9. Additionally, it may be mentioned that the decision in favor of the employees to the effect that their refusal for promotion would impact only their second upgradation, was based upon the common judgment dated 21.11.2007 of the Division Bench of the Delhi High Court in the case of Suman Lata Bhatia and Manju Arora, adverted earlier.
10. The OM dated 9.8.1999 offering Assured Career Progression for the Central Government Civilian Employees was intended as a “safety net” to deal with the problem of genuine stagnation and hardship faced by the employees due to lack of adequate promotional avenues. The ACP Scheme was introduced by the government with appropriate modification on the basis of the recommendation made by the Fifth Central Pay Commission. Under the Scheme, it was decided to grant financial upgradation after 12 years of regular service and the second one after 12 years of regular service from the date of the first financial upgradation, subject to fulfillment of prescribed conditions. Conditions 5.1 and 10 thereof being relevant, are extracted hereinbelow:-
“5.1 Two financial up-gradation under the ACP Scheme in the entire Government Service career of an employee shall be counted against regular promotions (including in-situ promotion and fast track promotion availed through limited departmental competitive examination) availed from the grade in which an employee was appointed as a direct recruit.
This shall mean that two financial up-gradation under the ACP Scheme shall be available only if no regular promotion during the prescribed periods (12 and 24 years) have been availed by an employee. If a employee has already got one regular promotion, he shall qualify for the second financial up-gradation only on completion of 24 years of regular service under the ACP Scheme. In case two prior promotions on regular basis have already been received by an employee, no benefit under the ACP Scheme shall accrue to him.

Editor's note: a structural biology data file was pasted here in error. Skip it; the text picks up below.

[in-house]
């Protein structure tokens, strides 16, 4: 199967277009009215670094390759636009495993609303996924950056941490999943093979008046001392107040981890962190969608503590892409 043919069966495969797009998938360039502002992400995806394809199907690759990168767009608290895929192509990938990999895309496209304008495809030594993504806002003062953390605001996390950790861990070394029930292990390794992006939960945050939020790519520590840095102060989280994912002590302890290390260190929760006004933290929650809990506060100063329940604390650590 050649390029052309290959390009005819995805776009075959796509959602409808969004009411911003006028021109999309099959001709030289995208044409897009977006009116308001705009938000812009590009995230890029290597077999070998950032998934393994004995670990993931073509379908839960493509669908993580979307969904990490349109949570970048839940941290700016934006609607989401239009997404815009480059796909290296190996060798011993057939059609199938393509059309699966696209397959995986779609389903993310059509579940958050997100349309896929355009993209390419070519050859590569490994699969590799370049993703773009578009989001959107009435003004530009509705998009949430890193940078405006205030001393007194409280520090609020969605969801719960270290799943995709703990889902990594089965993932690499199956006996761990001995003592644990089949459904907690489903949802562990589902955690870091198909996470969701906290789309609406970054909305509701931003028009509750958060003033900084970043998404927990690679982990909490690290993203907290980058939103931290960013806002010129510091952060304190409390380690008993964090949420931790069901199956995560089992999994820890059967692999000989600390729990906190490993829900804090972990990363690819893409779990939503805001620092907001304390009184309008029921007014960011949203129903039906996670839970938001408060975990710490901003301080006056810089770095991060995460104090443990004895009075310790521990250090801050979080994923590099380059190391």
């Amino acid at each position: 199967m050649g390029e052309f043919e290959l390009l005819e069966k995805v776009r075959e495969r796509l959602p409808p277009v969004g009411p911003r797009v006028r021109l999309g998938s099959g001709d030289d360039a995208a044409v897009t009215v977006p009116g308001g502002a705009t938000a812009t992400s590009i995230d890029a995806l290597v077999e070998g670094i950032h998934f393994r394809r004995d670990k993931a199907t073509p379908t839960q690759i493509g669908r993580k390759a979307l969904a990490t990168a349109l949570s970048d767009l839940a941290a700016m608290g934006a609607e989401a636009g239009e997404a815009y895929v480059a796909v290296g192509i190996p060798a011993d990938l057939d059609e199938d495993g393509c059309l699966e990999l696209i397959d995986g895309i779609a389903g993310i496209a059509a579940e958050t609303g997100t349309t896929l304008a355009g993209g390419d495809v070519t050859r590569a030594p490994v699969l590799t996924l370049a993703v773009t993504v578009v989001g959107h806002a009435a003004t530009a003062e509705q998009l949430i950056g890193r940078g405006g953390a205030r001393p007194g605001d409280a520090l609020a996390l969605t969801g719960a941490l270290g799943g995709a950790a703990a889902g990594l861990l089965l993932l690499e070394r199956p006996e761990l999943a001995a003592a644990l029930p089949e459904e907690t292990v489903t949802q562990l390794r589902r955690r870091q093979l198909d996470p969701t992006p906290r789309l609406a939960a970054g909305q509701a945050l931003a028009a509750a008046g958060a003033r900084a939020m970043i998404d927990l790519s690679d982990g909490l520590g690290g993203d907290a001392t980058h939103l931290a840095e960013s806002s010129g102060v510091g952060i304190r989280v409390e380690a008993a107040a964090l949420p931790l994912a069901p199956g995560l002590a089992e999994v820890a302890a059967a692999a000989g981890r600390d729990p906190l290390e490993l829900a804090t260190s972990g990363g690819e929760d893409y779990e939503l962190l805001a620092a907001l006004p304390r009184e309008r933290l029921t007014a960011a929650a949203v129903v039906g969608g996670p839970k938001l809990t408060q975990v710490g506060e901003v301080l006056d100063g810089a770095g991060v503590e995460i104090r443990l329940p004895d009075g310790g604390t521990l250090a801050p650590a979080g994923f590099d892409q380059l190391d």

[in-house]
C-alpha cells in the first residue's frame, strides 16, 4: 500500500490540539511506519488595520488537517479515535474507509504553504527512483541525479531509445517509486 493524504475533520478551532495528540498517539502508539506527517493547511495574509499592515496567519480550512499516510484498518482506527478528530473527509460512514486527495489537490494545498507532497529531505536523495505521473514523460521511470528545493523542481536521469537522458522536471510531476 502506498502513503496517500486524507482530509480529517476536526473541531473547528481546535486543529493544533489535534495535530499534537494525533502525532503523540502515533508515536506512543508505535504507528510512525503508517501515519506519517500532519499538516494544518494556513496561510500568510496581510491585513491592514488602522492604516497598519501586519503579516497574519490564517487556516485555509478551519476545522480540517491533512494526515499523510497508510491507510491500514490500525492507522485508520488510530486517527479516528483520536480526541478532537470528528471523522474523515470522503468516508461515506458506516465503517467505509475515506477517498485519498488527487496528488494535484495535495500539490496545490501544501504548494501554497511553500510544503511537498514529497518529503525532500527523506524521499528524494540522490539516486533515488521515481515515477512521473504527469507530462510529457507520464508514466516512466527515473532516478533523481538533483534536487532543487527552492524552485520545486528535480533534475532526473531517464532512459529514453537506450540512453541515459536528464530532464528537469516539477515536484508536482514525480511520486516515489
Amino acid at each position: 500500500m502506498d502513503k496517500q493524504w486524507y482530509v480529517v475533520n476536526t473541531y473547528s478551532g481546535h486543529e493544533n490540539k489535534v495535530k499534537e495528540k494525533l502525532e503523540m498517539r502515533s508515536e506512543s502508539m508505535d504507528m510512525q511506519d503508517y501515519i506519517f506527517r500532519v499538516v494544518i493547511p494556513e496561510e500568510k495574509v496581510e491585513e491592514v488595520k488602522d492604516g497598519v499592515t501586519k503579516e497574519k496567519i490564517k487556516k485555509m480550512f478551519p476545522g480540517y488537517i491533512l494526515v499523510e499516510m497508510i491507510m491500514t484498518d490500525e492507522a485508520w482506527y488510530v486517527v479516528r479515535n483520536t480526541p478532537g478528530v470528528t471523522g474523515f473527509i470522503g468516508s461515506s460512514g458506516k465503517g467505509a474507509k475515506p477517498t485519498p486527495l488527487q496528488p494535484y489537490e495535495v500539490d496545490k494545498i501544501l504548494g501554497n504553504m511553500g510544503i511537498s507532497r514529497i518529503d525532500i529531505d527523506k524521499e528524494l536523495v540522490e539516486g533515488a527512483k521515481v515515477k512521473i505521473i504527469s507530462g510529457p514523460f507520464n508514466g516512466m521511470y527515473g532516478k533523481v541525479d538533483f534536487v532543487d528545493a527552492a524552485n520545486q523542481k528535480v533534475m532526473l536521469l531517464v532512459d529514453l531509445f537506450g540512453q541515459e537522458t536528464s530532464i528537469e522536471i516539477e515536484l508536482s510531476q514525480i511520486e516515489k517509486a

**** **** **** ****
**** **** **** ****
10. Grant of higher pay scale under the ACP Scheme shall be conditional to the fact that an employee, while accepting the said benefit, shall be deemed to have given his unqualified acceptance for regular promotion on occurrence of vacancy subsequently. In case he refuses to accept the higher post on regular promotion subsequently, he shall be subject to normal debarment for regular promotion as prescribed in the general instructions in this regard.
However, as and when he accepts regular promotion thereafter, he shall become eligible for the secondup-gradation under the ACP Scheme only after he completes the required eligibility service/ period under the ACP Scheme in that higher grade subject to the condition that the period for which he was debarred for regular promotion shall not count for the purpose.
For example, if a persons has got one financial up-gradation after rendering 12 years of regular service and after 2 years there from if he refuses regular promotion and is consequently debarred for one year and subsequently he is promoted to the higher grade on regular basis after completion of 15 years (12+12+1) of regular service, he shall be eligible for consideration for the second up-gradation under the ACP Scheme only after rendering ten more years in addition to two years of service already rendered by him after the first financial up-gradation (2+10) in the higher grade i.e. after 25 years (12+12+1) of regular service because the debarment period of one year cannot be taken into account towards the required 12 years of regular service in that higher grade.”
11. As can be seen, the benefit of the financial upgradation under the ACP Scheme shall be available only if regular promotion during the prescribed intervals, 12 years and 24 years, could not be availed by an employee. While Condition no. 5.1 is clear to this effect, the Division Bench unnecessarily referred to condition No. 10 to hold in favor of employees who have refused promotion offered to them. The Court was of the opinion that the employees concerned are entitled to one financial upgradation, even if they turn down the offer of promotion, as non-acceptance of such promotion would impact only their second upgradation. With such finding, the respondents were held entitled to the relief under the ACP Scheme, although it was a case of refusal of promotion offered to the employee.
12. The learned counsel for the appellant has taken us through the relevant conditions in the ACP Scheme notified on 9.8.1999 and more particularly clause 5.1 and Clause 10 thereof. She has also brought to the notice of the Court, the promotions offered to the employees and their refusal to accept the promotion for their own personal reasons, such as family needs or movement to another station etc.